8. The Sounds of Music The sound quality is so important to make sure you can clearly hear each speaker or the voice over. Cheap sound quality will reflect poorly on your company almost begging the question, what else do you cut corners on ? Music also needs to immediately fade into the background yet it is critical for setting the right tone appropriate to the need. Composers for Hollywood movies will tell you that you shouldn't be aware of the music yet it should move you emotionally. 

9. Who (or what) is the star? Remember that the star may be your product or service- not your spokespeople. Don’t let the video be a talking head that is all blah blah blah. If the camera is focused on the spokesperson for a few seconds to establish them as a credible authorities, you can then use their voice as a voice over to illustrate something interesting to your viewers. This too sounds so obvious but it can elevate your work from rank amateur to top flight professional work. Remember, feature the real star which is the benefit your product or service provides to your viewer. 

10. Testimonials help build credibility. Can you get a customer or an industry key thought leader to help tell the story? They lend some much authority and can communicate your message as a third-party endorser. This is powerful and worth careful planning and consideration. Remember, you can always get a separate crew to videotape them if they are in a remote location. Just make sure that you have clarity about the tone, backdrops and image you want to portray so that both shootings are well integrated into one message.

11. Animation Rocks. It can be difficult with video to show a complex process but a simple animation can break it down. Interestingly, the most highly viewed videos are often animations that explain how something is made and is far easier to understand. Don't skimp on this with an amateur- invest in a quality animator to help show a complex process that is key to your message. I have a great example of how the company I work for makes corcs in a co-extruded process. It is complicated and this animation actually is easier to understand than seeing it live. (at least it is for the non-technical person like me). 

12. Have a premiere. Why not celebrate the finished product by inviting employees to see the video together. Get some popcorn and showcase the new video and explain to employees why it was developed. You want everyone to share it and use it with customers, vendors and other interested stakeholders. Give them some background and context so they understand how these three minutes will help support your company’s strategies. Most of all, it is a great way to have fun with co-workers.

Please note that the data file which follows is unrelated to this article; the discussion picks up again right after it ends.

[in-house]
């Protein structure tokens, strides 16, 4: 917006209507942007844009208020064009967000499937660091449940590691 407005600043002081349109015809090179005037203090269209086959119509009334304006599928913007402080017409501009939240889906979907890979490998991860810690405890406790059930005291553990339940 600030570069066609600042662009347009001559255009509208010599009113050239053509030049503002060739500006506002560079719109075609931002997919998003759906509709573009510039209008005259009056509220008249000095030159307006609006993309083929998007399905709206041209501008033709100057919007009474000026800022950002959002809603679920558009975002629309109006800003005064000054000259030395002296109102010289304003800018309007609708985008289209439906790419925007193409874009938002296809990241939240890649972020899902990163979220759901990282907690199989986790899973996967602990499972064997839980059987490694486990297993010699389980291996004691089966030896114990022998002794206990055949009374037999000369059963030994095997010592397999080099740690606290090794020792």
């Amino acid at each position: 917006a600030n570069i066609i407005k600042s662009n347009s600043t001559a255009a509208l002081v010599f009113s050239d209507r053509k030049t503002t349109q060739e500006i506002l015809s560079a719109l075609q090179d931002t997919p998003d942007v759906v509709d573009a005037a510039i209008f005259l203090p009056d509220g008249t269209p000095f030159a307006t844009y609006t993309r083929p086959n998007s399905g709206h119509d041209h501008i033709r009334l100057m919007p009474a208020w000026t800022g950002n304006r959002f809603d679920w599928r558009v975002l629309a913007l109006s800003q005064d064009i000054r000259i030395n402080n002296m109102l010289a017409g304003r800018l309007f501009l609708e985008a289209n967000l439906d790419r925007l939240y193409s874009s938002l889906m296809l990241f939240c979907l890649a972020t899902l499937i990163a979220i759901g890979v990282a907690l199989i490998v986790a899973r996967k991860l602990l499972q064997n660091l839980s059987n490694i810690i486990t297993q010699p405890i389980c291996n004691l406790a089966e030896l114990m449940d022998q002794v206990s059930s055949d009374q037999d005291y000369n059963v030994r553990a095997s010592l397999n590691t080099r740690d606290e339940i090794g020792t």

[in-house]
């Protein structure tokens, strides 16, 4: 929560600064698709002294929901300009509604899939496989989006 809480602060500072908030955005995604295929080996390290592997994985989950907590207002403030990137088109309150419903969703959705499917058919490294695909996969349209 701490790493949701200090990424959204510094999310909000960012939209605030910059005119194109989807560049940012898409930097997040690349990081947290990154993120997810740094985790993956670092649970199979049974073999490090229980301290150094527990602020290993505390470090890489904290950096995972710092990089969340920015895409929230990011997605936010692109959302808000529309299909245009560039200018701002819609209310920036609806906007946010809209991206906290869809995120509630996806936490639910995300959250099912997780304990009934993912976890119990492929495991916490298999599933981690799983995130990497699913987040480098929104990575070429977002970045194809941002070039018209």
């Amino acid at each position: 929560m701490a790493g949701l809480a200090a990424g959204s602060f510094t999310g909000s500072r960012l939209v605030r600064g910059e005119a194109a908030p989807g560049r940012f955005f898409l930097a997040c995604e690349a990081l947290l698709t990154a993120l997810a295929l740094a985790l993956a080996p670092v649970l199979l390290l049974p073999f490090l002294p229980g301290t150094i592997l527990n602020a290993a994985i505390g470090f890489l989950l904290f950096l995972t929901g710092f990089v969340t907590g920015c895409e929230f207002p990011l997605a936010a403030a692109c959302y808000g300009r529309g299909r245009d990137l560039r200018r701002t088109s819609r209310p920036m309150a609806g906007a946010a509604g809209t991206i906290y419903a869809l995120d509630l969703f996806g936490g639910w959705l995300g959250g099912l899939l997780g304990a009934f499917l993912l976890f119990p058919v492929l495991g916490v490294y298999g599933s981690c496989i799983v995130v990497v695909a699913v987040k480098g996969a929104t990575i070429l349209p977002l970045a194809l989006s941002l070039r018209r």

Three examples
 Here are three videos that our company recently created. We worked with some great suppliers to help us get it just right. They are all very different in objective and have helped to communicate our key messages. By the way, all 3 of these have been translated into 6 languages (including Mandarin) so we have really got our money worth out of these marketing tools. 

One video is called DID YOU KNOW and takes some key facts about our company and promotes them in a fun and entertaining visual way. The second is a video promoting a new series of closures (corcs) that we sell called The Select Series. Finally, the last video is of our Conversation with our CEO talking about the company’s recent successes and helping to deliver some key messages to the trade. All of these are for B2B situations but although for the trade, everyone wants a clear message told in an entertaining fashion.

Animation: This is a little bonus animation illustrating how to take something complicated and explain it in a simple fashion. And we did it in 38 seconds!

Credit for these videos and scripts go to these professional agencies that supported our efforts and are the property of Nomacorc, LLC. Along with these outside resources, our internal marketing team was very involved in the production of this work.

Script Development                Analie Roth at Roth Consulting

Video/Sound/Light/Editing       Peyote Perriman http://www.digitalpmedia.com/

Animated Video                       The Richards Grouphttp://www.richards.com/index.html